Wednesday, October 19, 2011

Newport Marathon, The Final Stretch...

Thank you all for following along with my marathon story...and if you are just jumping in at the end of it, you catch part 1 HERE, and part 2 HERE
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Taken from the Amica Marathon FB Page - This beach marked the start, half, and finish point - how beautiful!
Where was I? Oh, yes...mile 20...the infamous "wall" that marathoners are supposed to hit.  I am happy to announce, that I hit that wall at mile 17...I kid, I kid...but really, I can't pinpoint any moment in the race that there was a significant exhaustion all at once.  I was exhausted, I was moody and emotional, but I didn't feel completely drained, and especially not at mile 20.
I am smiling, I swear, somewhere inside...
Tripp even joked with me that I must have a bunch more gas left in the tank around this point, because I was talking to everyone that passed, be it a runner or the volunteers - I honestly, couldn't shut up.  I believe that I was trying to be motivating and high spirited, not just to be nice to my fellow runners, but to motivate myself as well! It works, positive thinking and telling others a simple "great job, keep it up" can do wonders for your self esteem around mile 23 or 24...

I read an article last week that I found on Dorothy's blog, about avoiding the wall in a marathon, and I highly believe that consistent fueling and hydrating were the main reason I didn't bonk on Sunday.  Starting at 45 minutes, I began taking nutrition, and I continued every 45 minutes after that, and in the second half, I stopped briefly to walk through or slow jog through each and every water station, taking both a Gatorade and one or two waters at each stop (I am now officially on strike from Gatorade due to overdose, kind of like after the relay back in spring).

Mile 21 was about the time I hit the last turn around and I realized from then on out, I was heading home...this was an awesome feeling, and I definitely got a little extra pep in my step, but not for long...my whole second half went in waves of solid, quicker pace, and slower shuffling pace...Tripp, who was meeting me every other mile on his bike up until this point came cycling up towards me with his usual..."you're killing it babe, way to go, you look great! Need some water?" and all I could think about was sitting down.  I wanted to stop, I wanted it to be over...I asked him if he could stay next to me for a little while on the bike and just keep me company, I was fading mentally and needed the support.

Whether or not you are opposed to a biker pacing runners during a marathon, I have to say, I am completely for this.  Before Sunday, I kind of thought bikers were almost like getting a leg up on those who didn't have support and poo pooed the thought of it...but I have seen the light, and I know for a fact I would have finished a lot slower or not at all, if he was not riding by my side those final 6 or 7 miles.  I kept asking him to tell me stories, to watch my posture, to promise me I could have a coveted space blanket at the end, if I looked as strong as the bionic woman that came bounding past me just before the hill at mile 23...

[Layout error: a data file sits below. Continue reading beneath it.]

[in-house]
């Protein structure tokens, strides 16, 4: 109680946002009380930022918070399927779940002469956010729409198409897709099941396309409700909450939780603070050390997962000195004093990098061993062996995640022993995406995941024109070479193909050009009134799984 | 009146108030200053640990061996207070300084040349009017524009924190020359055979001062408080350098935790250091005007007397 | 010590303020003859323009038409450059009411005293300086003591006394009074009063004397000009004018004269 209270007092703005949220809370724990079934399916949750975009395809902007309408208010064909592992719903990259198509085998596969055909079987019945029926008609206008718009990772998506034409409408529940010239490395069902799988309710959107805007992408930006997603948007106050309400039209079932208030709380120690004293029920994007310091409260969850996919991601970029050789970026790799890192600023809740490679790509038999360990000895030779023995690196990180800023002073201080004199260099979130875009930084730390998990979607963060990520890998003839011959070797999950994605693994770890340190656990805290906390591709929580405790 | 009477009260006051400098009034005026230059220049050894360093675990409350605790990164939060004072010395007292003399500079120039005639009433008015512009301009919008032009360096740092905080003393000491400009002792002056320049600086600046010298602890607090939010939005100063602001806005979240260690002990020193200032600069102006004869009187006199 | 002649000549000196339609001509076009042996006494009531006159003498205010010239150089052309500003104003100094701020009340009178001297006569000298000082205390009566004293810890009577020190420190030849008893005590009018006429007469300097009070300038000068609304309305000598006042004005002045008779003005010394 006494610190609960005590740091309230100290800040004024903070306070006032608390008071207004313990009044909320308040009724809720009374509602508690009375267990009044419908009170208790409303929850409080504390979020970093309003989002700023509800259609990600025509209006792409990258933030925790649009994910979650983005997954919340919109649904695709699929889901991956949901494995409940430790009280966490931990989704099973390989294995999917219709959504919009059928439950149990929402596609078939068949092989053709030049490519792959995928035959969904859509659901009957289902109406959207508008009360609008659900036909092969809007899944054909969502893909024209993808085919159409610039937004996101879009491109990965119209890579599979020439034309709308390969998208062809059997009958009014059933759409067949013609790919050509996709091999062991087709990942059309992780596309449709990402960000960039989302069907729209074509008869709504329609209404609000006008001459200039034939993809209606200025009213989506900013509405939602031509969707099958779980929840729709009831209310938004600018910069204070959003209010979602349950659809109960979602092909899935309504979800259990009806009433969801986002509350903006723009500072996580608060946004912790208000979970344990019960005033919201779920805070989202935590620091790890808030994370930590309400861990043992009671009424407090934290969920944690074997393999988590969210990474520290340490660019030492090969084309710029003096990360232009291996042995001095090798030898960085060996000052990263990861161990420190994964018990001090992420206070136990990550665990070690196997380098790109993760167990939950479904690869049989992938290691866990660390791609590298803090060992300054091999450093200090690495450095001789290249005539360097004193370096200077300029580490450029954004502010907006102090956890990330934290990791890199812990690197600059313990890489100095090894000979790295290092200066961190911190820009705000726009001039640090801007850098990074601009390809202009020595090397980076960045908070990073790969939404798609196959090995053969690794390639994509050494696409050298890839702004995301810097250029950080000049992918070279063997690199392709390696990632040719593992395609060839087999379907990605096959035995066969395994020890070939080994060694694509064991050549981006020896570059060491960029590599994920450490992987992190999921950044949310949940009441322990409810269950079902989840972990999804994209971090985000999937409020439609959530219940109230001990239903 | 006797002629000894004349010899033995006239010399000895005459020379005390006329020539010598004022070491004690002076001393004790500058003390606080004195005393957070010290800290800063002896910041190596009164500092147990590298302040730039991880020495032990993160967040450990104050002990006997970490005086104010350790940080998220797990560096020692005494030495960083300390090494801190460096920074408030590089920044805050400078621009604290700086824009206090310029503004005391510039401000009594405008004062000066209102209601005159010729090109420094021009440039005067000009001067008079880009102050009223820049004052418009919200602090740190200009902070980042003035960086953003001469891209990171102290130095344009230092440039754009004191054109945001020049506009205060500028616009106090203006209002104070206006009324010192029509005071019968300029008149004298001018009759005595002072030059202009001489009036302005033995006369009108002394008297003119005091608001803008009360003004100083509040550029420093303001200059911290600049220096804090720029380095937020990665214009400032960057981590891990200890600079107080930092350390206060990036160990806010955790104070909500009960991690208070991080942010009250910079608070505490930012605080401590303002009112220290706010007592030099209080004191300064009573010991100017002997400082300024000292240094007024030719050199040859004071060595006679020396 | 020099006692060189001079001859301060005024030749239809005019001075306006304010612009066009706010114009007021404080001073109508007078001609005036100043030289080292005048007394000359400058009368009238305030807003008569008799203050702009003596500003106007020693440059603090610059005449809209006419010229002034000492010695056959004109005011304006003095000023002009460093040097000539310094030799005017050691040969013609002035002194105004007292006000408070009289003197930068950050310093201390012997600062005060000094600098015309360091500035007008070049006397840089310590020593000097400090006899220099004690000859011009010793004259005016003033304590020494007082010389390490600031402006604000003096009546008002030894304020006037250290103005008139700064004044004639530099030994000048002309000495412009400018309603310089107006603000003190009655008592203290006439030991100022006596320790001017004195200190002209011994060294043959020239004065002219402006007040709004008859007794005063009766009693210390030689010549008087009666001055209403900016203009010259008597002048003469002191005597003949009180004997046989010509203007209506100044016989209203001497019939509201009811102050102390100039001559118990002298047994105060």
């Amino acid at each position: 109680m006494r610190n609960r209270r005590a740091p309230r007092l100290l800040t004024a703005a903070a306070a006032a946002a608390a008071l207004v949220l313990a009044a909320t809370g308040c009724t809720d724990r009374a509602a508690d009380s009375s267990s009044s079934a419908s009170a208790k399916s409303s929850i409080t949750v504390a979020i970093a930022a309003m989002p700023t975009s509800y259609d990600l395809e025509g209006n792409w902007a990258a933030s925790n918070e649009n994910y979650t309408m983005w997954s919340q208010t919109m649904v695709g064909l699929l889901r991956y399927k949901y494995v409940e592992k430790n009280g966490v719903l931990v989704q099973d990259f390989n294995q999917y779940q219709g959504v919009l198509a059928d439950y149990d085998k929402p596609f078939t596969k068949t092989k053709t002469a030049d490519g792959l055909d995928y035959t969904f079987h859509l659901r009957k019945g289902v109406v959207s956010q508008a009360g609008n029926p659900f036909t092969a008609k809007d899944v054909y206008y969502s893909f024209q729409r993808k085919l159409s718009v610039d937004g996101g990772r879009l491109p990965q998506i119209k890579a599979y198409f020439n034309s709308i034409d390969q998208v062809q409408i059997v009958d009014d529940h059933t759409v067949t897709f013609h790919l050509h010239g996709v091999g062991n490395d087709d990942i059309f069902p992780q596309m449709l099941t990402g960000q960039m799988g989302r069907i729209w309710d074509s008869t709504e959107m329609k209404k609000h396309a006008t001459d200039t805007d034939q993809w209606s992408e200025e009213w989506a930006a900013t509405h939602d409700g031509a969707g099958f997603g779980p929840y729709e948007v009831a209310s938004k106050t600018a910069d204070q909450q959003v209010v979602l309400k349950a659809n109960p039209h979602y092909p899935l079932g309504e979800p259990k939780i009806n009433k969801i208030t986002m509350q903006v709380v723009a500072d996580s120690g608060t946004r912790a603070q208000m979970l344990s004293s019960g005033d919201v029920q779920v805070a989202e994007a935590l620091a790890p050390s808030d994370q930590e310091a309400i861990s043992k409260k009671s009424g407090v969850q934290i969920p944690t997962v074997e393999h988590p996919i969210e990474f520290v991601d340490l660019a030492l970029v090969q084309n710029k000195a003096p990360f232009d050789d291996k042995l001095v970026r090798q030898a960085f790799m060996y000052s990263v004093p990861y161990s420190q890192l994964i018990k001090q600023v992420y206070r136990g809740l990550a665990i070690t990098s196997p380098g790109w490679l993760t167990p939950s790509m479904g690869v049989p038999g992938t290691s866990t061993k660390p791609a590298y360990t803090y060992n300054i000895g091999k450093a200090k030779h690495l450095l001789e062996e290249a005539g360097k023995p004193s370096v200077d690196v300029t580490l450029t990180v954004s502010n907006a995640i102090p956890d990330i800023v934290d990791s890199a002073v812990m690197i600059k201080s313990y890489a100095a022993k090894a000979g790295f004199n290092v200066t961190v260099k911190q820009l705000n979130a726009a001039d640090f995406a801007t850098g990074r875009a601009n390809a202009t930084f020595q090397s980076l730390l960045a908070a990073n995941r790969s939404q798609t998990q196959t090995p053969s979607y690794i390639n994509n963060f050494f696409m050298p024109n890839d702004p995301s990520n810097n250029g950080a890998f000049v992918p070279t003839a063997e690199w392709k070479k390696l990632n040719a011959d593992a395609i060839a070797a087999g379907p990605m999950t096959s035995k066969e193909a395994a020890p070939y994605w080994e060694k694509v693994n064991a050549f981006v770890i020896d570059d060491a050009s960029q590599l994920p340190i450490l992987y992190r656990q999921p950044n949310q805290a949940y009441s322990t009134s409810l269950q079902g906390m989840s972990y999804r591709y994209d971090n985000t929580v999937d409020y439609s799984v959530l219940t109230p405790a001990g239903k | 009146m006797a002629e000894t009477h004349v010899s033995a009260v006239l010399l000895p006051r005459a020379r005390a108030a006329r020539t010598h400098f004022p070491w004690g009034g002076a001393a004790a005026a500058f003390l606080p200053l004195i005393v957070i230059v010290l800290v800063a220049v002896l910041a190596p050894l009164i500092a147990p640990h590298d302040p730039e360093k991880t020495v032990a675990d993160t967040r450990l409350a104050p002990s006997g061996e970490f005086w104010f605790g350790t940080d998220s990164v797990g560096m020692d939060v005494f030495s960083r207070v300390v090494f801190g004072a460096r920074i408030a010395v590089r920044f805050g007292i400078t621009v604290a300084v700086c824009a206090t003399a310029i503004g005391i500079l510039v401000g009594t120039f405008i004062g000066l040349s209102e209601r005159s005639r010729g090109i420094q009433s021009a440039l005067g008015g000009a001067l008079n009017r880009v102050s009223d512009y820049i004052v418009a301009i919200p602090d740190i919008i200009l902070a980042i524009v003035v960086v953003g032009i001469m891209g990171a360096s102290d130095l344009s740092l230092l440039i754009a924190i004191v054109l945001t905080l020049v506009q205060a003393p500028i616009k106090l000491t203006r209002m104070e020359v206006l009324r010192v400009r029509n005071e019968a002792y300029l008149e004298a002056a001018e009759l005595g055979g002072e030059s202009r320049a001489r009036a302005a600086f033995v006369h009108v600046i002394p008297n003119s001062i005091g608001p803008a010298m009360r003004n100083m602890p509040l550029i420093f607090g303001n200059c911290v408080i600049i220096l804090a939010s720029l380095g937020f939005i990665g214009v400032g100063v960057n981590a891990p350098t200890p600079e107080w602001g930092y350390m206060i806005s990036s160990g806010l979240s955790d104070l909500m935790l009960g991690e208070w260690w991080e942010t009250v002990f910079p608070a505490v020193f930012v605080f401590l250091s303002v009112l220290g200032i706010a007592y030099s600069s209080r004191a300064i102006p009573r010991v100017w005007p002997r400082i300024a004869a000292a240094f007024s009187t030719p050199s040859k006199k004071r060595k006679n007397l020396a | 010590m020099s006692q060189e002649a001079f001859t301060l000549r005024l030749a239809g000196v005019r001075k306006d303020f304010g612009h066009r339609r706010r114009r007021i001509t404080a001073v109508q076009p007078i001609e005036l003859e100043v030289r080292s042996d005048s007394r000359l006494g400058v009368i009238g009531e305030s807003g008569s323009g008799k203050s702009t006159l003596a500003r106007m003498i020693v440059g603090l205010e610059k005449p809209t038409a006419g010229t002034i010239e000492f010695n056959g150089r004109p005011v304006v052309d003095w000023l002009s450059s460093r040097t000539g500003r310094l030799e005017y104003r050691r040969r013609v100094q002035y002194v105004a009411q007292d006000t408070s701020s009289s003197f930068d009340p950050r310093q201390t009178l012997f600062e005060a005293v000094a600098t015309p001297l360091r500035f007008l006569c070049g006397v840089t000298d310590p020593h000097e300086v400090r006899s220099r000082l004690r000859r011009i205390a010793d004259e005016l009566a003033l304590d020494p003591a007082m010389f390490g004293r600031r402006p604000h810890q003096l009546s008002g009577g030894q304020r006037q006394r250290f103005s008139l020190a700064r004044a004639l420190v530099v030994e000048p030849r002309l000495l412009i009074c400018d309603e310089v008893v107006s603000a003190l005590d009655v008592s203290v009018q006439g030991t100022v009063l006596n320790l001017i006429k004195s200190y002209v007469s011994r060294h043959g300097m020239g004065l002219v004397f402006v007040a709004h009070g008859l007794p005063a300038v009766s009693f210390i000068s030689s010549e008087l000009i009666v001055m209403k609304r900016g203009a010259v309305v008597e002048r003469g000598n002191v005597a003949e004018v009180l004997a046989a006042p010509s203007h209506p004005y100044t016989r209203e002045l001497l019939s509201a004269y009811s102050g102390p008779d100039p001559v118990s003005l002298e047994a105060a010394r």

Did I take a wrong turn?! I thought Broadway was just down the road...
From Miles 22 - 25, I just kept telling myself, it's one lap around Southie...it's like running down Broadway (in Southie) and back...you've run farther home drunk from the bar...in heels!! (that one made me chuckle a little)

Mile 25 was the hardest mile of the entire race...it had a short, but pretty steep, uphill...it had very few spectators...it took away the motivation from me for the first time in the race...

I wanted to stop, I kept pleading with Tripp to just stop, I didn't want to take another step...I wanted to sit, I wanted to cry, I wanted to be done...Tripp pedaled next to me, assuring me I was almost done...just a little bit more...I had come so far...

Then I saw a man walking, a man I had just overheard telling another runner he was "so close to his sub-4 goal he could taste it"...I knew we were both close...my hopes perked up...my legs perked up...I ran up next to the guy walking and I told him to get moving....and then I was off....

Tripp told me the mile 26 marker was just around the bend, and I didn't believe him, I welled up with uncontrollable emotions...I was happy, I was sad it was over, I was hurting, was I crazy?!

He was right, the marker was just ahead, and then there was the crowds and what looked like Chris' family as I came sprinting down that final 0.2 stretch (well I felt like I was sprinting...it may not have looked like that)...
I don't know why, but I gave that awkward thumbs up pose every time I saw the camera
I turned the corner into the parking lot and saw the finishers line, I was there, I had made it, just a few more feet!  Then I saw the clock...it had just clicked into 3:49:00, I could do this in under 3:50...so I pushed a little harder and I was smiling bigger than I have smiled in months, and I was crying, at least my body was trying to, happy tears, tears of joy...accomplishment...disbelief...